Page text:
I took apart the 1P up arrow and completely familiarized myself with the layout and structure of the inside of the arrow. I also went and spent about $60 on various cleaning supplies. I took the sensors out and cleaned them all off, cleaned the rim, base, plastic guard, pads the sensor lays in, screws, L brackets, bottom of the arrow, and used spray arrow to blow out any remaining junk. Then I used a wire brush and scraped off the majority of the rust. This arrow was the particular one that had the totally rusted up bracket, and I applied some "Rust Remover" product to it, it is currently working, but it seems like it is doing a fine job. The inside of this arrow is super clean and it feels great to see the transformation.

Still haven't had a chance to work on the right button on the 2P side of the cabinet, but I bought a pair of pliers that I'm hoping I can use to get it clipped in.

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Re: WTB: DDR Extreme Arcade Machine

Post by MonMotha » Sun Jul 12, 2015 6:29 am

Generally speaking, you can just whack the degauss button. You're not going to hurt anything, though it may seem like it at first.

A few things you may want to know, though:
  1. People often replace the monitors and don't or even can't hook up that degauss button. If your monitor is a replacement, you may need to find some other way to engage the degauss function.
  2. When you hit the button, you may hear a pretty awful sounding "bwraappp" noise. This is the degauss coil and nearby magnetic bits vibrating from the intense alternating magnetic field that the degauss coil creates and is normal.
  3. You have to hold the button down for a few seconds to do anything useful. Just whacking it and letting go quickly will actually make things worse.
  4. The degauss coil gets quite hot during operation. There is normally a thermistor to prevent it from being engaged for too long, but if this part is malfunctioning for some reason (not common, but it does happen), it is possible to burn up the degauss coil resulting in a potential fire. If you just hold the button down for a few seconds, you'll be fine in any case. You should be able to see the effects diminish as you hold it down. Once the effect is minimal - about 4-5 seconds - just let go.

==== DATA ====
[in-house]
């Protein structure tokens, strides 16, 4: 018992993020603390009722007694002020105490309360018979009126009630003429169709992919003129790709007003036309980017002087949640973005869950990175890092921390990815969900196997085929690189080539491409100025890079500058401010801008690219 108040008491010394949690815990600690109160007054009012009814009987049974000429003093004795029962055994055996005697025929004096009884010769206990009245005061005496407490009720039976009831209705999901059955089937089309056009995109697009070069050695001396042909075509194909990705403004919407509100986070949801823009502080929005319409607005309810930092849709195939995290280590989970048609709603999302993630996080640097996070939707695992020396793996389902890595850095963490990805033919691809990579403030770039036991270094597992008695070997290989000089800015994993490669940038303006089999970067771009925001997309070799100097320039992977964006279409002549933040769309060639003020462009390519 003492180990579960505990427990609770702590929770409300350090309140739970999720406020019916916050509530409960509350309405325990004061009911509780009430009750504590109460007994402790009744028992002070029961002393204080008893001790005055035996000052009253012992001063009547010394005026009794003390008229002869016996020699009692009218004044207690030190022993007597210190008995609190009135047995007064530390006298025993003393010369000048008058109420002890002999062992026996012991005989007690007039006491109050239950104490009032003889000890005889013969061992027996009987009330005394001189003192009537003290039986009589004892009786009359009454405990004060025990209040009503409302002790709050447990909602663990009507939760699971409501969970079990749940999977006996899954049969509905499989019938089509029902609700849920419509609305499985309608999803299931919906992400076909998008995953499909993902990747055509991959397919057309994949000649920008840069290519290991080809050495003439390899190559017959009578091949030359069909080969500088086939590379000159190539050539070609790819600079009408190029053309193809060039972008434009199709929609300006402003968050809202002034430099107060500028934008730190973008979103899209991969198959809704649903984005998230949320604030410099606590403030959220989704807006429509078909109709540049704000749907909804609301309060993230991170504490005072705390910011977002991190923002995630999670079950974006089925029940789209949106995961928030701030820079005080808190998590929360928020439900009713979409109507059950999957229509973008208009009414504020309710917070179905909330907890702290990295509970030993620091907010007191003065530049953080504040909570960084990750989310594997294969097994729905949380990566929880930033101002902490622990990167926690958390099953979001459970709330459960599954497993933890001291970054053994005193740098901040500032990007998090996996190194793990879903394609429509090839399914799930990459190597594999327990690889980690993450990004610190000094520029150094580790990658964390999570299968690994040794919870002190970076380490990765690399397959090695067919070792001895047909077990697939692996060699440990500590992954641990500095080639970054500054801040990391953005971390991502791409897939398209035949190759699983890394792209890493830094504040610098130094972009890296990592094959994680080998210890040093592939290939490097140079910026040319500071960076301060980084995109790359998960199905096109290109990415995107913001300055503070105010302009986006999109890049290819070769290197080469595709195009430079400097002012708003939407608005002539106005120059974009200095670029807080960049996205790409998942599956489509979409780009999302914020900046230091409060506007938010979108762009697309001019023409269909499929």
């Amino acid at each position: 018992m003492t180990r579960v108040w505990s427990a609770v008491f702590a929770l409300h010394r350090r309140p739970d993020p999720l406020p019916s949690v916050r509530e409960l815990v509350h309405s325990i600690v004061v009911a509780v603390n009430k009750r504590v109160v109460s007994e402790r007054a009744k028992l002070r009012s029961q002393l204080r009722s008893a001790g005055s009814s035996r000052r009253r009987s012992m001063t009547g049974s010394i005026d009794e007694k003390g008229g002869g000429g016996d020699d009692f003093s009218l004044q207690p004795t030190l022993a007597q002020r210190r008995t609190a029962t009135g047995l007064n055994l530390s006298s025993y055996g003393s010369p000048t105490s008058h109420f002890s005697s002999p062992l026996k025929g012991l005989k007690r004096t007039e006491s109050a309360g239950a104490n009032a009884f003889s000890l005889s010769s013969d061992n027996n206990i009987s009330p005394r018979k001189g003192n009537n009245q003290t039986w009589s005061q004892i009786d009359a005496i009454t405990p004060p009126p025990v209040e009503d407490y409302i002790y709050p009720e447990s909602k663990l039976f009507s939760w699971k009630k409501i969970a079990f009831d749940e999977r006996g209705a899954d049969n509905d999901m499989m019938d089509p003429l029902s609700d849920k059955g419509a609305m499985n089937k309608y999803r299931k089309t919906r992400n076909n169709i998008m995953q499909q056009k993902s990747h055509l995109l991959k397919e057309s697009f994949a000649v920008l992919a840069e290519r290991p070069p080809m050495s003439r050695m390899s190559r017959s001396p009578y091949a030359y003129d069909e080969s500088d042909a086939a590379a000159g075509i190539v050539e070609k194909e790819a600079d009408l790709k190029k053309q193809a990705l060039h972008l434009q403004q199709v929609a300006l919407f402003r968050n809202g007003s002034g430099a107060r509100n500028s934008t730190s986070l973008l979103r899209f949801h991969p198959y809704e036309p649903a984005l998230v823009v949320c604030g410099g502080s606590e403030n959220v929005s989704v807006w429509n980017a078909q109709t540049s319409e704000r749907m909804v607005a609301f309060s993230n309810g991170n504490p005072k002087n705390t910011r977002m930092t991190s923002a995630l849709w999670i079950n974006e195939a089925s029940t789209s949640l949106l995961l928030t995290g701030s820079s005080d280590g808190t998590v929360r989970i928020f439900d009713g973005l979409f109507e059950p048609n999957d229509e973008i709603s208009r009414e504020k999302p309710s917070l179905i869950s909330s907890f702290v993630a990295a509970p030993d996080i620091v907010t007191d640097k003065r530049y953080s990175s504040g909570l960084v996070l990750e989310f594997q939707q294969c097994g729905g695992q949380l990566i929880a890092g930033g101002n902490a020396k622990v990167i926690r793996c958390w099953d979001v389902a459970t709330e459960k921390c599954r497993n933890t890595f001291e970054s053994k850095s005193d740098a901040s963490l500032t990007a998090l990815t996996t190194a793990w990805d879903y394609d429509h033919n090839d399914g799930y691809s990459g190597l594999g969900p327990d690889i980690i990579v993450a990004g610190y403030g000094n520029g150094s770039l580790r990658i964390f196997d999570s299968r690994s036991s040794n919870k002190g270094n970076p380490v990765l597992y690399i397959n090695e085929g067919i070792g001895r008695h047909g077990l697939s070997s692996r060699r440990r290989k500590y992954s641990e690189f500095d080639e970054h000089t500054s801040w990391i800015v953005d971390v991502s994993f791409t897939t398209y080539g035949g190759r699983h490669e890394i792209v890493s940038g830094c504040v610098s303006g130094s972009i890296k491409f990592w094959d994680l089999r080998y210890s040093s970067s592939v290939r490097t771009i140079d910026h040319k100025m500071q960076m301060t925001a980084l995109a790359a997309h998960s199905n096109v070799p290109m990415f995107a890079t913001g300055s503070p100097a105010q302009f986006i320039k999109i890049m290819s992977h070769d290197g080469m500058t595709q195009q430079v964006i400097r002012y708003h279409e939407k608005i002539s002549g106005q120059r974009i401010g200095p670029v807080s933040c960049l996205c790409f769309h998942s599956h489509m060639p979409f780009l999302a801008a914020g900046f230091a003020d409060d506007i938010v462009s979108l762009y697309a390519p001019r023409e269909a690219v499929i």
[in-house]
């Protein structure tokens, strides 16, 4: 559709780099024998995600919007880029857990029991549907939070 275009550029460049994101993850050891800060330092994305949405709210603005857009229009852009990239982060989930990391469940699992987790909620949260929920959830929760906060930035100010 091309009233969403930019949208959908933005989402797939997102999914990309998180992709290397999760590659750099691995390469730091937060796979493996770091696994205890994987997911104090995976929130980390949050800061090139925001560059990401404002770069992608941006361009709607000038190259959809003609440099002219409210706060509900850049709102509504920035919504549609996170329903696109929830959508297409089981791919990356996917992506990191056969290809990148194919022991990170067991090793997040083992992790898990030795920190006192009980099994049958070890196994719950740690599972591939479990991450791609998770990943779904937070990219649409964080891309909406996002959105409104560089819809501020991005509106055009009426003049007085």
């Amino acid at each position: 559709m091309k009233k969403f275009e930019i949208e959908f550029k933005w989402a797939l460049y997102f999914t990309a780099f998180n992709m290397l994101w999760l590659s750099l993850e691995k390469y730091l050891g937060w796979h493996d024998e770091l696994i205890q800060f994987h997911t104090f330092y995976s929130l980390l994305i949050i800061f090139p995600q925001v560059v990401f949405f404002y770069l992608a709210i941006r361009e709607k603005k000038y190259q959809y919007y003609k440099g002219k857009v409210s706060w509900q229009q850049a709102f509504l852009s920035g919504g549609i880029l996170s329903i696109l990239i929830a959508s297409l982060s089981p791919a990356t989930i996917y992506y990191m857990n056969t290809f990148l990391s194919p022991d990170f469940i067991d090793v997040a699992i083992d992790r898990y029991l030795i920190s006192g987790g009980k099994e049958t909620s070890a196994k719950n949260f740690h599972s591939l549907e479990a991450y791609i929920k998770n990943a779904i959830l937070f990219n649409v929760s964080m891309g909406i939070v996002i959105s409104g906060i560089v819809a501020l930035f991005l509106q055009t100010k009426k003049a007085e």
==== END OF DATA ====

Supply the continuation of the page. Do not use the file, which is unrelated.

Sometimes the degauss coil built in to the monitor is not strong enough, especially if nearby metal bits like the monitor mounts have become magnetized. You may need a hand-held degauss coil to remedy this. Look up the "degauss dance" if you decide to use one. Believe it or not, Fry's has one on the shelf, but you can get one cheaper online for sure.

If there are nearby external magnetic fields such as from large speakers, etc., you may not be able to effectively remove the discoloration using the degaussing feature only. You can either relocate the offending magnetic field source, or you can try strategically placing magnets to counteract them.


While you're at all this, you may as well take the opportunity to correctly set the monitor. Hopefully yours has been treated nicely and still has some oomph left in it. If the contrast knob is cranked all the way up like many are, well, sorry. You can either leave it there, since the mid setting is now probably too dim, or return it to the middle (there's a detent to center it). If you really want to tune up all the color gains and whatnot I can describe how to do it, but it can be a pretty tedious process.

The biggest setting to get correct is brightness. Believe it or not, higher is not better and will actually not really make the monitor look brighter. Cranking brightness will just make it look muddy and washed out as black becomes gray. It's also easy to set and has a "correct" setting. Just bring up the color check from the test menu and turn up brightness until you can see the bottom bars that are identified as supposed to be invisible, then turn it back down until you just barely can't make out the last bar that's identified as ideally being invisible.
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Re: WTB: DDR Extreme Arcade Machine

Post by BenMadsen » Mon Jul 13, 2015 5:15 am

Today's Update!

Cleaned out the rest of the 1P arrows. Good lord they were disgusting. Took me about 4 hours to be satisfied with them all. Shuffled around some sensors (the new ones I ordered aren't here yet), and the pads work much better. Out of curiosity, is the reason the Channel Beat "Mean Green" sensors suck so much is because they misfire? The sensitivity of the sensors is surprisingly good, but I'm having issues with lots of misfiring and "double" activating. Oh well, just curious, new sensors will be here soon.

I degaussed the monitor and it worked easily the first try, screen looks brand new.

However, the pads are at least in playable condition, even if they still have their issues I can usually full combo 7s. Few scores on some random playthroughs.

https://pbs.twimg.com/media/CJxdT7CWoAAfq7p.jpg
https://pbs.twimg.com/media/CJxdVGPWIAEPEWp.jpg
https://pbs.twimg.com/media/CJxdWKCXAAA6ggG.jpg
https://pbs.twimg.com/media/CJxdXPjWIAAsSTT.jpg
https://pbs.twimg.com/media/CJx2ileWoAAYMzJ.jpg
https://pbs.twimg.com/media/CJx2pIzWUAArbrJ.jpg

Fun to be able to AAA things again, even if they are easy!